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The coronavirus lockdown has sparked a surge in requests from people wanting to know if their partner has an abusive past, police figures show.
The Disclosure Scheme for Domestic Abuse in Scotland gives people the right to ask police about the history of their partners.
The legislation also gives police the power to tell someone if they think they may be at risk.
There has been an 18% rise in requests to reveal past abuse since lockdown.
Police Scotland, which runs the scheme, said the majority of the increase was down to “power to tell” requests made by police officers and social workers raising concerns about someone they think may be at risk of abuse.
Charities have already warned that the severity of domestic abuse is likely to increase during lockdown as many victims have lost access to time away from abusive situations through school, family or work.
Environment ‘Looking for tell-tale signs’
Assistant Chief Constable Duncan Sloan said: “We recognise that the threat has not gone away, in fact it has increased.
“Clearly some people’s homes are not a safe place for them but our response has not changed, it is still a top priority for us.
“Our officers are not just looking for physical violence, they are looking for the tell-tale signs of any controlling or coercive behaviour.”
Latest recorded crime figures show a slight decrease in domestic abuse incidents in the lockdown period but ACC Sloan warned of an “upsurge” in reported cases to come.
He added: “I expect the number of domestic abuse incidents has increased but they just haven’t been reported as yet.
“The reality of the situation is it could be weeks, months or years before we see the impact Covid-19 has brought upon us.”
Latest figures show that in the year to 31 March, a total of 2,648 requests were received by the police under the Disclosure Scheme for Domestic Abuse in Scotland, a 66% increase on the 1,596 applications in 2018/19.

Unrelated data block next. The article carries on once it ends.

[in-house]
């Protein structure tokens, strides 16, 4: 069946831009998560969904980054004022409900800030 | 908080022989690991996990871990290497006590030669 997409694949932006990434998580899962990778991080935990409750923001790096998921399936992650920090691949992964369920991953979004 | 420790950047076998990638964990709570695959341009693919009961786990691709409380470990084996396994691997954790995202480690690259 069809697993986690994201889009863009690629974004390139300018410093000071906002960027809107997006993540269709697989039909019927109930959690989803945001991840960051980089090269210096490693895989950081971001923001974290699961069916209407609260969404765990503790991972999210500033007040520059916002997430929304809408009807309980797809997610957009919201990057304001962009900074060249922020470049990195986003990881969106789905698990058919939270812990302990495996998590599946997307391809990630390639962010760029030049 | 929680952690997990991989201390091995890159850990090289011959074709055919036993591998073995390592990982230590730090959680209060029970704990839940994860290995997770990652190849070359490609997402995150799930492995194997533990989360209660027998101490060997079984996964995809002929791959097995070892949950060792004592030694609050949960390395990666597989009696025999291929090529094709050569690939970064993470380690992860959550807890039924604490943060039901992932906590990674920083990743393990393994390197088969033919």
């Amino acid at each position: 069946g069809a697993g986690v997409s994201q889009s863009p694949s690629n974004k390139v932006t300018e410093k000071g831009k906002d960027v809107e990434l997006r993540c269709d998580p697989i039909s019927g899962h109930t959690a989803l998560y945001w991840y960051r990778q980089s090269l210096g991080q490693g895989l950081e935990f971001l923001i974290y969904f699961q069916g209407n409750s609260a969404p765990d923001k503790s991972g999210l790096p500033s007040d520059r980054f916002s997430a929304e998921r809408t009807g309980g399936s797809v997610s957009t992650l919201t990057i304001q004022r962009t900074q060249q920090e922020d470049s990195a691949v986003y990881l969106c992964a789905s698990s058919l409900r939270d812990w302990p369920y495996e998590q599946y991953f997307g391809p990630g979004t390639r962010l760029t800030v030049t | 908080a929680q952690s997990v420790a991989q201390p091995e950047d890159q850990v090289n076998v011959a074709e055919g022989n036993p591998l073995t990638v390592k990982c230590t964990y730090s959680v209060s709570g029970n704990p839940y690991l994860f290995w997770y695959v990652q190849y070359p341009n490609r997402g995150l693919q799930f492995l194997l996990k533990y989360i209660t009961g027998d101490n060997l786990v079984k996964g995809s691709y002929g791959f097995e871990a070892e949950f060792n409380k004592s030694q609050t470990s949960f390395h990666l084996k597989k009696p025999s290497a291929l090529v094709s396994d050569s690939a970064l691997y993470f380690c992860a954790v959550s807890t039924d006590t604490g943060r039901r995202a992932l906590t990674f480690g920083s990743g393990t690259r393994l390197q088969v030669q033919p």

A total of 1,240 disclosures were made to people indicating that their partner had an abusive past – a 40% increase on the previous year.
This takes into account applications under both the Right to Ask, received from individuals, and the Power to Tell, where Police Scotland decides to make a disclosure to safeguard a person.
Police Scotland figures show that between 23 March and 27 April, there has been an 18% increase in requests for disclosure over the same period last year (258 compared with 219 in 2019).
Environment ‘Do whatever they need to for their own safety’
Dr Marsha Scott, chief executive of Scottish Women’s Aid, which runs Scotland’s domestic abuse helpline, said: “In these particular times, we welcome any continuing efforts on the part of police and other justice colleagues to make it clear that women, children and young people experiencing domestic abuse are still free to do whatever they need to do to for their own safety, even in lockdown.
“While we are very supportive of police being proactive about protecting potential victims of domestic abuse, we are also very keen to see outcomes data about whether women and children are actually safer as a result of the disclosure scheme.”
Last month, the Scottish government announced it was providing Scottish Women’s Aid with £1.35m over six months from its Communities Fund, to help those at risk of domestic violence.